Italy is particularly rich in valuable collections of antique Christian relics. In Rome, besides the Christian Museums of the Vatican and the Lateran, the Museo Kircheriano and the San Paolo, Propa- ganda, and Campo Santo collections are all note- worthy. The atria of certain churches, e. g., St. Mark, Santa Maria in Trastevere, and St. Agnes, also the Grotte Vaticane, have Christian inscriptions or sculptures, and collections of inscriptions have been made in the vicinity of several Roman catacombs, e. g., St. Domitilla and St. Agnes; mention should be made also of private collections. Moreover, al- most all the large mu.seums of Italy and the treasuries of some churches have objccis lu'loiiging to the early Christian era, e. g., the Museum and Library of Brescia and those of the Uflnzi at Florence, the municipal Museum of Florence, the Trivulzi collection, the treas- uries of the cathedrals of Milan and Monza, the Museo Nazionale at Palermo, the Museum of the Villa Cassia at Syracuse, etc. Outside of Italy, im-

portant collections of Christian antiquities are less numerous, although those of Cairo, Alexandria, Ath- ens, of St. Louis of Carthage (the Lavigerie Museum), of Aries, Autun, Trier, etc. deserve mention. The museums of the great capitals, London, Paris, Berlin, etc., and the treasuries of some churches, e. g., the cathedral of Sens, have ivories and various woven stuffs dating from the early Christian epoch. Such woven stuffs, principally of Coptic origin, and very ancient, have lately been introduced into many collections.

Church treasuries, especially the richer ones of some German churches (cathedrals of Cologne, Trier, Hil- desheim, Bamberg and the abbatial church of Essen, etc.), are noted for their medieval relies and may pass for the oldest Christian museums.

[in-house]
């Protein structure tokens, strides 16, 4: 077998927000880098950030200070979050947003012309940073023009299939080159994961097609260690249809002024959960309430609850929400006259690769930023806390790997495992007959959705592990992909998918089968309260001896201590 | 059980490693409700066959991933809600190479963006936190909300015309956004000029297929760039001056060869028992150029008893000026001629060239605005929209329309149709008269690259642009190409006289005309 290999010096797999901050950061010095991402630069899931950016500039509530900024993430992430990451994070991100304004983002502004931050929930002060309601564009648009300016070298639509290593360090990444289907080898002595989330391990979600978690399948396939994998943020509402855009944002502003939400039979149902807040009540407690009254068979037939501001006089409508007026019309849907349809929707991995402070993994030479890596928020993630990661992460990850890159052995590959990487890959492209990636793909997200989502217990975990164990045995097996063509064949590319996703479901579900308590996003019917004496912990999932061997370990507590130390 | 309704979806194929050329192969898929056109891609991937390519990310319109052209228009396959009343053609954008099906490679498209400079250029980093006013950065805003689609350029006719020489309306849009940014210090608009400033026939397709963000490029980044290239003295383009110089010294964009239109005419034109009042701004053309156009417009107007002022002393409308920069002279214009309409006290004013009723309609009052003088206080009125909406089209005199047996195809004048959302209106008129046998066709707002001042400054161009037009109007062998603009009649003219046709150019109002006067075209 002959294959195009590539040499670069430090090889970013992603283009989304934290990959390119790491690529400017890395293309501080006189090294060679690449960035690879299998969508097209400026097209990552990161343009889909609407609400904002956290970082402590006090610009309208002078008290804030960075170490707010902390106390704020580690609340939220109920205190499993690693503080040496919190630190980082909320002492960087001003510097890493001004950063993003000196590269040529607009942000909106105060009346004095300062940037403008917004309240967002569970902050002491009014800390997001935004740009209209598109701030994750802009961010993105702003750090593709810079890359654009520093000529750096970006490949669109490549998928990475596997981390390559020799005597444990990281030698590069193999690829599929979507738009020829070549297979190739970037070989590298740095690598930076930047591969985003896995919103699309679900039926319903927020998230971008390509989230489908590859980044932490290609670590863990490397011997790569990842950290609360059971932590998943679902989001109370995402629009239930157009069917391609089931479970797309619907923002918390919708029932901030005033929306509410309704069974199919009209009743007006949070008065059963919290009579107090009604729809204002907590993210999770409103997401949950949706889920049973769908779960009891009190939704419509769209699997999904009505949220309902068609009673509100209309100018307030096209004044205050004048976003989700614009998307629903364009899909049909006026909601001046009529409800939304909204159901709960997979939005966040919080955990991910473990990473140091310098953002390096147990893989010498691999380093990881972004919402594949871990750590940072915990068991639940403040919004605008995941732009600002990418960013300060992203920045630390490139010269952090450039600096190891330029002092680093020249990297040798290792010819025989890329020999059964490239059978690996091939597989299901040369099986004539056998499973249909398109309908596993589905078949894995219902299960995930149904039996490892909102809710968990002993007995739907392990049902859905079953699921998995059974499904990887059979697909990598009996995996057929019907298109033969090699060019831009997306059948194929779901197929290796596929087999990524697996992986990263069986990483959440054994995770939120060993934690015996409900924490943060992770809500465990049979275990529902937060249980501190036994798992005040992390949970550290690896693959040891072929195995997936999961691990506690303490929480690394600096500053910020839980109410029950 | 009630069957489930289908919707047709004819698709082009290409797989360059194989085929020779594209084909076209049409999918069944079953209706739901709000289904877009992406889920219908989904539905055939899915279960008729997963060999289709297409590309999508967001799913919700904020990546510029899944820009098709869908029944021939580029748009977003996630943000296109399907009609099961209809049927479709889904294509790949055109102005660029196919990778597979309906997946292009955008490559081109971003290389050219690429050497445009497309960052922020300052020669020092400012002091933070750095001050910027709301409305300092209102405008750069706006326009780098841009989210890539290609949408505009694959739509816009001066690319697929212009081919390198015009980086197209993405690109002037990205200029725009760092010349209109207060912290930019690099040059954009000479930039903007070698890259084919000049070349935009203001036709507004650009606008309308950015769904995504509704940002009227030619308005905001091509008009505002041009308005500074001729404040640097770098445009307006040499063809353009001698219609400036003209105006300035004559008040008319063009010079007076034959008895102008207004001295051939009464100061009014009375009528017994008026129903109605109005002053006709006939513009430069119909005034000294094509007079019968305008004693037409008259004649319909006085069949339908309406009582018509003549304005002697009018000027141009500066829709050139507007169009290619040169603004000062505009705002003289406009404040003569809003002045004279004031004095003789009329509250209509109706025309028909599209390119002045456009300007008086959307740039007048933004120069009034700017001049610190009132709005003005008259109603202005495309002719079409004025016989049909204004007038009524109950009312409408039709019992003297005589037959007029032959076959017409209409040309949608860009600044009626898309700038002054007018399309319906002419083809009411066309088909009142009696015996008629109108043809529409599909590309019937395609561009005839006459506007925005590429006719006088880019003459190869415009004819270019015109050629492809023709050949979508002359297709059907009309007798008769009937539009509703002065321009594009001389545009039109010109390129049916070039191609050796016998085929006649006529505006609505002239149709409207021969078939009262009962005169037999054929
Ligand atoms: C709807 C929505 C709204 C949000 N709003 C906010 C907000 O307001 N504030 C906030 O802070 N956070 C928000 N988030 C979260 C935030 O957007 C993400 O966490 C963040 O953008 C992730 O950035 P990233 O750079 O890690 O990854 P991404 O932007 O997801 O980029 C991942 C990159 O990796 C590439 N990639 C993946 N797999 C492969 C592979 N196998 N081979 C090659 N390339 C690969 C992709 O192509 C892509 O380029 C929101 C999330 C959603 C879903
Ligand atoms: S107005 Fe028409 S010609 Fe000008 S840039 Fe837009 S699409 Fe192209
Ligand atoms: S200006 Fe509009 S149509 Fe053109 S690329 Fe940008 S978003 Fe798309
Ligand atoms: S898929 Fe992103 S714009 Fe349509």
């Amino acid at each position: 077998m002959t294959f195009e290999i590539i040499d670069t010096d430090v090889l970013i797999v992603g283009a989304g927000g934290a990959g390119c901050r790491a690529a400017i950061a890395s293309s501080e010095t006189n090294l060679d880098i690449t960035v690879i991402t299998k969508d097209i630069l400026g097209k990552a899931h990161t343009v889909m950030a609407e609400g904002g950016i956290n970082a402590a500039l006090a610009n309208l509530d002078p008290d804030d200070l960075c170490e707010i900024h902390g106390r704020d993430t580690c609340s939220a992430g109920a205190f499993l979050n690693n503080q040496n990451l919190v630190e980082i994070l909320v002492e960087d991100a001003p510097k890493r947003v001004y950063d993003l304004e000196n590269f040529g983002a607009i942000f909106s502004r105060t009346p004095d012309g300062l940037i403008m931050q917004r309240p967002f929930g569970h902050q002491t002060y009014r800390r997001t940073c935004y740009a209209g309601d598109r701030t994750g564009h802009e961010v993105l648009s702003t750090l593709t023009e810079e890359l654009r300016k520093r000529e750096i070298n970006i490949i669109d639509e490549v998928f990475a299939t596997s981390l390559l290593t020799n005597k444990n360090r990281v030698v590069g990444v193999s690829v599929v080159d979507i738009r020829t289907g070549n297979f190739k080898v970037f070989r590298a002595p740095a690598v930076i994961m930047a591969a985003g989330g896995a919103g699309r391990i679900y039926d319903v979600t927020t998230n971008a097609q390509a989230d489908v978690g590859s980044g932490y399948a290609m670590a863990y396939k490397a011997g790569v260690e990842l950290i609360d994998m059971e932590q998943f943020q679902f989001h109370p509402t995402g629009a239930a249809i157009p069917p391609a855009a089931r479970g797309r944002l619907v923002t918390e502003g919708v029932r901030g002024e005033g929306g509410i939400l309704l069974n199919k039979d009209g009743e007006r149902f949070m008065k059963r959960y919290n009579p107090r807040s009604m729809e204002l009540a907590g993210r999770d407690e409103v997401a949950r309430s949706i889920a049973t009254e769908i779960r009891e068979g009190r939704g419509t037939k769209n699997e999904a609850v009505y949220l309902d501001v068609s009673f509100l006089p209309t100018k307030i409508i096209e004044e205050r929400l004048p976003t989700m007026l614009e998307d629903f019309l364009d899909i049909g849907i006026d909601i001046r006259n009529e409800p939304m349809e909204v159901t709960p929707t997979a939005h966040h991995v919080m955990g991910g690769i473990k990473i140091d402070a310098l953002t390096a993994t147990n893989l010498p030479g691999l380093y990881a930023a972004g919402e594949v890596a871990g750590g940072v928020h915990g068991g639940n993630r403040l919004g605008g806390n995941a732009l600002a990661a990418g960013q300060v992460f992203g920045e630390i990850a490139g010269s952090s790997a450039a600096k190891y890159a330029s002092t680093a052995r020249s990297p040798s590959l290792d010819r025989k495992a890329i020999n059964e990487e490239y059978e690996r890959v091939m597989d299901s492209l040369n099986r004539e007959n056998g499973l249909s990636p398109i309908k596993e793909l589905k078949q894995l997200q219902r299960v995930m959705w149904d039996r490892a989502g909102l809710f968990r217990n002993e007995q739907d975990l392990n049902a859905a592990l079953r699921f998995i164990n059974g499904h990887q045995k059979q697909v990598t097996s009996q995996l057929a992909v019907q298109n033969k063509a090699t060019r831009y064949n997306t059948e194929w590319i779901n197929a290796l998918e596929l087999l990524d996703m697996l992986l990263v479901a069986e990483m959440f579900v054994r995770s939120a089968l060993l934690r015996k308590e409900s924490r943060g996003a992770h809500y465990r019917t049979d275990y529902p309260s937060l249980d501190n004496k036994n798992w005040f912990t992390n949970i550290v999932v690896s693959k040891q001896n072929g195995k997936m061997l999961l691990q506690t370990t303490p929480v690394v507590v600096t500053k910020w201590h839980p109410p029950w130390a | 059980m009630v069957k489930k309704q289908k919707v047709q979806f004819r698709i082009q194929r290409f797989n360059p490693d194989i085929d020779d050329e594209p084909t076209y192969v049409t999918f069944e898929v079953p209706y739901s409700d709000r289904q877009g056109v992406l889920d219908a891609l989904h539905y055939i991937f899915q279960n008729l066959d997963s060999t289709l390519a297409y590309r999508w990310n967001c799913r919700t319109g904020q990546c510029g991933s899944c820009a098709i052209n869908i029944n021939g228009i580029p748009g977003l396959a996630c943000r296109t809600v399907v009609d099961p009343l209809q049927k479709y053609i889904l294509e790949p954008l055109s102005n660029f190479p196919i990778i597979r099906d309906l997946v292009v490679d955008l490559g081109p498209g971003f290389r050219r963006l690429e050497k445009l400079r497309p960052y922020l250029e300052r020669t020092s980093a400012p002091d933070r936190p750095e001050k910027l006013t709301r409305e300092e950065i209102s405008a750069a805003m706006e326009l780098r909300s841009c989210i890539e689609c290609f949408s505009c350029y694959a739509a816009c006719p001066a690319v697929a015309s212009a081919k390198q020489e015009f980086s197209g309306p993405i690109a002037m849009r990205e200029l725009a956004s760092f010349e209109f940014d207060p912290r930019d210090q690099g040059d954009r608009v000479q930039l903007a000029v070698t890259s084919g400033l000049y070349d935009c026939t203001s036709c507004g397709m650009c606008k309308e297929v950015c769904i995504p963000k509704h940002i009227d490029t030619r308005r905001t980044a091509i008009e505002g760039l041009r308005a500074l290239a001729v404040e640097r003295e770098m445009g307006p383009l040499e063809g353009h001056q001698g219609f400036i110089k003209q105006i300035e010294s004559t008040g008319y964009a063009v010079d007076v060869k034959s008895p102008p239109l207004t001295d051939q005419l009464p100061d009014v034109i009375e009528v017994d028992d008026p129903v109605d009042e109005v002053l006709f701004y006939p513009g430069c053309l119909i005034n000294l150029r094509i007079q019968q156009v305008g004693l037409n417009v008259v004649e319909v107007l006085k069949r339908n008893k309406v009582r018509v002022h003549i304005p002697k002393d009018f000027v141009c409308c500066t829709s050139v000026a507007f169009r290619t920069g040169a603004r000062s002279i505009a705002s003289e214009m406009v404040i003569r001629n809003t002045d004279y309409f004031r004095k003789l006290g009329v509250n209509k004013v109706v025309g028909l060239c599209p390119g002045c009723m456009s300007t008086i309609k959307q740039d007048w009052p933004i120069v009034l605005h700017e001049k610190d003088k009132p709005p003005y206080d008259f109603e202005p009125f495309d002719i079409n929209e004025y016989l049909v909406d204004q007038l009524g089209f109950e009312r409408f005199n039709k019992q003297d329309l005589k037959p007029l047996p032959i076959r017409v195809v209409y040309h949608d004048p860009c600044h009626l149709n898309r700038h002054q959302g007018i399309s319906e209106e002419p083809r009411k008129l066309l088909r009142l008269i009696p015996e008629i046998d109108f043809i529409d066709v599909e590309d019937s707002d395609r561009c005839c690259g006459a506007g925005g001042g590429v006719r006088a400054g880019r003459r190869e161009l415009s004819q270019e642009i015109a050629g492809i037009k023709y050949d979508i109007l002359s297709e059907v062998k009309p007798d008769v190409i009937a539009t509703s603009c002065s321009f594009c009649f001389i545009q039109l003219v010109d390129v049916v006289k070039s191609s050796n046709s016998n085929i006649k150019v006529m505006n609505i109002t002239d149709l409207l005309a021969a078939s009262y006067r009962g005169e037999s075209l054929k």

In addition to the large museums of all countries, many museums of industrial art, provincial museums, private collections and archaeological societies, also episcopal museums, e. g., the rich ones of Cologne and Utrecht, contain many valuable and ancient Christian reUcs of an artistic kind. As a Christian museum of the Middle Ages, the Schnlitgen collection at Cologne deserves special notice. It contains many refigious objects, chalices, crosses, ecclesiastical vestments, etc., and offers a better opportunity than any other collection for studying the changing forms of these objects from age to age. A word is due to the museums of copies or reproductions annexed to certain institu- tions of higher education. The most remarkable Christian museum of this kind is that of the Univer- sity of BerUn, founded 1849-1855 by f^rdinand Piper. Although largely representative of the Middle Ages, it is unparalleled for its facsimiles of Christian an- tiquities. More recently M. G. Millet founded at the Ecole des Hautes Etudes, in Paris, a Byzantine mu- seum, rich in copies and stereotypes gathered during the explorations and study tours made by French scholars. (See Lateran, Christian Museum of; Vatican.)